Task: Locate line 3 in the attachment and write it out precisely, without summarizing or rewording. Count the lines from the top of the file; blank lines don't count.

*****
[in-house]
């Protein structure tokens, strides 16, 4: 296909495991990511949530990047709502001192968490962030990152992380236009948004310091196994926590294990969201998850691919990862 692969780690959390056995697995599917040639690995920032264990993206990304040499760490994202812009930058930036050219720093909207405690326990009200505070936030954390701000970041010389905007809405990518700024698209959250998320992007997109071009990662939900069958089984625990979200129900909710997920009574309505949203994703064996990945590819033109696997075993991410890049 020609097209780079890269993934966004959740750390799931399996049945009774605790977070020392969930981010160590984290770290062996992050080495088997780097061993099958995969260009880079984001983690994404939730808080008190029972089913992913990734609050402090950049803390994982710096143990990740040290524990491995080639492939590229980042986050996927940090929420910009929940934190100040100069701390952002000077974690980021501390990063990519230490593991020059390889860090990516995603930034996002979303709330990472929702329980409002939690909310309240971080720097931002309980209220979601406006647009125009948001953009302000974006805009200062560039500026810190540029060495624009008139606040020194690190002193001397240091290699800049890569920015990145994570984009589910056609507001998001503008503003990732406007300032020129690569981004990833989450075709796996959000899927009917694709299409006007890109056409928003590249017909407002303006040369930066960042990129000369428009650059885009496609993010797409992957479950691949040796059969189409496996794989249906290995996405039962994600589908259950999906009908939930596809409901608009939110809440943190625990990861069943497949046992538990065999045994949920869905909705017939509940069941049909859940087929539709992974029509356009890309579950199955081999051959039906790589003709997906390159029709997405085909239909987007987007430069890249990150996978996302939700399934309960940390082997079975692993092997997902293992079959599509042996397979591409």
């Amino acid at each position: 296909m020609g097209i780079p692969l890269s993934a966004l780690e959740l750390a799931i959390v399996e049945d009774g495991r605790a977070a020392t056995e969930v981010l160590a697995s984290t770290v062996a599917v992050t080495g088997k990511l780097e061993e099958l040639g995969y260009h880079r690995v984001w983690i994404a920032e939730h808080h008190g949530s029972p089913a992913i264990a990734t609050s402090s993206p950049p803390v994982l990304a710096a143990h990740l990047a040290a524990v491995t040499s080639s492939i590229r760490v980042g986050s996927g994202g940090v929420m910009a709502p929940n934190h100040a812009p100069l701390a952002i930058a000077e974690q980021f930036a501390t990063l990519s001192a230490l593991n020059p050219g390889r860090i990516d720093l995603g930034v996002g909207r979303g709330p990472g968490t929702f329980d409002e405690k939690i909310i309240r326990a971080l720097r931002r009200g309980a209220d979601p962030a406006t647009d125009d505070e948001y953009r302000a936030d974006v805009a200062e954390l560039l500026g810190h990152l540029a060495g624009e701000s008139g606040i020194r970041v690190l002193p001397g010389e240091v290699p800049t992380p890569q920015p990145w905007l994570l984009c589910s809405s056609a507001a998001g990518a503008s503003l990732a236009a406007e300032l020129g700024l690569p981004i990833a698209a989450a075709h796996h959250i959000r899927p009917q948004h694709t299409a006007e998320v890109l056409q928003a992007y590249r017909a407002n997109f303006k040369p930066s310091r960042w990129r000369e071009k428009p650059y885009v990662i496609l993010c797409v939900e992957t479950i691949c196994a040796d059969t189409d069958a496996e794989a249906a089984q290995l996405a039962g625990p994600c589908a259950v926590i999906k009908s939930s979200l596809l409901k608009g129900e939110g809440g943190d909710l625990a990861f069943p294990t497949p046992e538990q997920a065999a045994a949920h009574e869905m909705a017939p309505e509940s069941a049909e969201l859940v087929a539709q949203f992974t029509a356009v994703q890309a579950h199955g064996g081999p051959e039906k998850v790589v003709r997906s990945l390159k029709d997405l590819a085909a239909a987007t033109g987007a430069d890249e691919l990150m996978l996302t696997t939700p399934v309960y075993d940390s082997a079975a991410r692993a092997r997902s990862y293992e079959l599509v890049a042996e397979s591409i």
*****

């Amino acid at each position: 296909m020609g097209i780079p692969l890269s993934a966004l780690e959740l750390a799931i959390v399996e049945d009774g495991r605790a977070a020392t056995e969930v981010l160590a697995s984290t770290v062996a599917v992050t080495g088997k990511l780097e061993e099958l040639g995969y260009h880079r690995v984001w983690i994404a920032e939730h808080h008190g949530s029972p089913a992913i264990a990734t609050s402090s993206p950049p803390v994982l990304a710096a143990h990740l990047a040290a524990v491995t040499s080639s492939i590229r760490v980042g986050s996927g994202g940090v929420m910009a709502p929940n934190h100040a812009p100069l701390a952002i930058a000077e974690q980021f930036a501390t990063l990519s001192a230490l593991n020059p050219g390889r860090i990516d720093l995603g930034v996002g909207r979303g709330p990472g968490t929702f329980d409002e405690k939690i909310i309240r326990a971080l720097r931002r009200g309980a209220d979601p962030a406006t647009d125009d505070e948001y953009r302000a936030d974006v805009a200062e954390l560039l500026g810190h990152l540029a060495g624009e701000s008139g606040i020194r970041v690190l002193p001397g010389e240091v290699p800049t992380p890569q920015p990145w905007l994570l984009c589910s809405s056609a507001a998001g990518a503008s503003l990732a236009a406007e300032l020129g700024l690569p981004i990833a698209a989450a075709h796996h959250i959000r899927p009917q948004h694709t299409a006007e998320v890109l056409q928003a992007y590249r017909a407002n997109f303006k040369p930066s310091r960042w990129r000369e071009k428009p650059y885009v990662i496609l993010c797409v939900e992957t479950i691949c196994a040796d059969t189409d069958a496996e794989a249906a089984q290995l996405a039962g625990p994600c589908a259950v926590i999906k009908s939930s979200l596809l409901k608009g129900e939110g809440g943190d909710l625990a990861f069943p294990t497949p046992e538990q997920a065999a045994a949920h009574e869905m909705a017939p309505e509940s069941a049909e969201l859940v087929a539709q949203f992974t029509a356009v994703q890309a579950h199955g064996g081999p051959e039906k998850v790589v003709r997906s990945l390159k029709d997405l590819a085909a239909a987007t033109g987007a430069d890249e691919l990150m996978l996302t696997t939700p399934v309960y075993d940390s082997a079975a991410r692993a092997r997902s990862y293992e079959l599509v890049a042996e397979s591409i």